SUNY schools will no longer withhold transcripts of current or former students who owe money. Governor Kathy Hochul announced an agreement between the Executive Branch and State University of New York Board of Trustees to end the practice of withholding transcripts from students with outstanding balances, effective immediately.
The measure was part of Governor Hochul’s 2022 State of the State plan. Separate legislation would go a step further- including all higher education institutions in the state.
“Education is key to unlocking opportunity and to help New Yorkers succeed, we need to eliminate punitive barriers to opportunity like transcript withholding,” Governor Hochul said. “This is a matter of common sense. New Yorkers will not be able to climb the ladder of success and get out of debt if their financial challenges prevent them from accessing those opportunities. While I am proud that SUNY students will no longer have their transcripts held hostage, all students deserve the same protections. We must pass legislation to end this unjust practice for all New York students once and for all.”
While approximately 50% of SUNY students graduate from college debt-free, the other half leave with some level of debt. In 2020, around 19,000 students still owed SUNY campuses money. Now, those individuals can receive their transcripts.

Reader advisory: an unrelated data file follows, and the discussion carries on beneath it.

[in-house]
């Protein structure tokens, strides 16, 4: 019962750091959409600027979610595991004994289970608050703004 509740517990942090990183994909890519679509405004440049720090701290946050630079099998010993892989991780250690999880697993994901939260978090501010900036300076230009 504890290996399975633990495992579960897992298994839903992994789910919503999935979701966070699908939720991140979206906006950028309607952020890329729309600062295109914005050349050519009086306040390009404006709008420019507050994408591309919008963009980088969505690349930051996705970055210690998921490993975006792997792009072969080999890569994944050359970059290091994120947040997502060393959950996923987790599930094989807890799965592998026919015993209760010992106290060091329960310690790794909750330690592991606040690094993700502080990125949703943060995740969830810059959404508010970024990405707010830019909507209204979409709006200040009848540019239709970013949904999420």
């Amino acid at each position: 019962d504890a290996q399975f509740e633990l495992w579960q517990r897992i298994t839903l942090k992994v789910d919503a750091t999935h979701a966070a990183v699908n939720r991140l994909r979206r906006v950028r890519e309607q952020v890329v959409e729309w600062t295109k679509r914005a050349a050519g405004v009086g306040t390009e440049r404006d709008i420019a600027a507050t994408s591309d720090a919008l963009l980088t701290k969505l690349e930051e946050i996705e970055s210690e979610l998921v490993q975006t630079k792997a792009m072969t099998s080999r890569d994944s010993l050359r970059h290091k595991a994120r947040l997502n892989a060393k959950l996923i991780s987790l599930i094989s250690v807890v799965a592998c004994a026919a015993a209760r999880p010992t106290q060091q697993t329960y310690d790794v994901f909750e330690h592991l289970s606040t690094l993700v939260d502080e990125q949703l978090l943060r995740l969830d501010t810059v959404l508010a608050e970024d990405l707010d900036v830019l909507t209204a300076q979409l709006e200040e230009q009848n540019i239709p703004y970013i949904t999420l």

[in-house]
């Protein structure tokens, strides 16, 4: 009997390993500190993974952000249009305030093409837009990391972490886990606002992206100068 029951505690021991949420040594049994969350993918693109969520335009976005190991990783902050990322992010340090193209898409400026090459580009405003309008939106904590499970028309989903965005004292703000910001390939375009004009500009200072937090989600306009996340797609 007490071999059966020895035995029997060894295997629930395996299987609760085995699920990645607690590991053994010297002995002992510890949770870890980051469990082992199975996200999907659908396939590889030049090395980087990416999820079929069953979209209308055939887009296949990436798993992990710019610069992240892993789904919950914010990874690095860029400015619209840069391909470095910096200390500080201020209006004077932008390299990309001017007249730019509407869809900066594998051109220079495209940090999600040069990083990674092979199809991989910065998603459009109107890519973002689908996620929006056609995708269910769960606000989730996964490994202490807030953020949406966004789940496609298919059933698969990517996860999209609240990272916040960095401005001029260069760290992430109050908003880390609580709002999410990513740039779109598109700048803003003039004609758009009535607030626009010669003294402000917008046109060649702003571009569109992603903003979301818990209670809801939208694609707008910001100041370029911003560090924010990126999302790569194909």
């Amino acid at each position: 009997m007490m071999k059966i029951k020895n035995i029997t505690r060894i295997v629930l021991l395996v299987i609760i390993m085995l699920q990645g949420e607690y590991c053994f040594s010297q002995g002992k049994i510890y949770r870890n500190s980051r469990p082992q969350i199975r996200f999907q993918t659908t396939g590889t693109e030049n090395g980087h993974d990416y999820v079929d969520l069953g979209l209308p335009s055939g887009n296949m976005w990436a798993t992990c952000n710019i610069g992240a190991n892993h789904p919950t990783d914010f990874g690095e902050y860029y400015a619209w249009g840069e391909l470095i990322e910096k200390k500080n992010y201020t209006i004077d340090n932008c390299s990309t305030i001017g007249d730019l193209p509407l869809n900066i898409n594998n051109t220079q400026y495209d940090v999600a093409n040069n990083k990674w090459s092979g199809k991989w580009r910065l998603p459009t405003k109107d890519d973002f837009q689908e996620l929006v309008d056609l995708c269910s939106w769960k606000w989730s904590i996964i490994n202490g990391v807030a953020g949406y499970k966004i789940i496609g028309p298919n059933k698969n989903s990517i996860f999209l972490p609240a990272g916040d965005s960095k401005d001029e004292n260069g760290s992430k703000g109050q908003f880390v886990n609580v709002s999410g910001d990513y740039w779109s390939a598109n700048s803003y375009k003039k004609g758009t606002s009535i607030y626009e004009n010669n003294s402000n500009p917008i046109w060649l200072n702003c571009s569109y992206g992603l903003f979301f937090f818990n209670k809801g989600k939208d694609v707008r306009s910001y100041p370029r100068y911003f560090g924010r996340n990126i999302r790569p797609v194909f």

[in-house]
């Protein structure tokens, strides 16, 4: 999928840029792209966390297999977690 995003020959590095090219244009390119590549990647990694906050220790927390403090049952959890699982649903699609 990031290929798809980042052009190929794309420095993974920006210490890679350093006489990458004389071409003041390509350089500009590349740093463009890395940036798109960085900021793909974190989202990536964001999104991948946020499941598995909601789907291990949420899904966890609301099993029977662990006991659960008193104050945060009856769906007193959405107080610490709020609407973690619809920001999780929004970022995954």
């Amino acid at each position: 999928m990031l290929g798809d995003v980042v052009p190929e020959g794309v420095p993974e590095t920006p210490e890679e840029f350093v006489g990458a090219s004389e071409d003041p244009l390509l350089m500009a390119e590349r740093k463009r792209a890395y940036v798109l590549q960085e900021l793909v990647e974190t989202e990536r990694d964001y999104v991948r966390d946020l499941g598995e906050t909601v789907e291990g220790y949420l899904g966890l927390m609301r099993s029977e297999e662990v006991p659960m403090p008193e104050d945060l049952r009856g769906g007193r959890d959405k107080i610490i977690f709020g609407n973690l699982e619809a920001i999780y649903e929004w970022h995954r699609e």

“Students come to SUNY for an excellent and affordable college education, often making personal sacrifices along the way in order to reach the career of their dreams. To come so far only to be held back by unpaid fees and fines is simply unfair to our students,” SUNY Interim Chancellor Deborah F. Stanley said.
It’s unclear if the legislature will have any interest in taking up similar action on private schools.
SUNY schools in the Finger Lakes and Central New York include a number of popular two-year institutions like Finger Lakes Community College and Cayuga Community College.
FingerLakes1.com is the region’s leading all-digital news publication. The company was founded in 1998 and has been keeping residents informed for more than two decades. Have a lead? Send it to [email protected]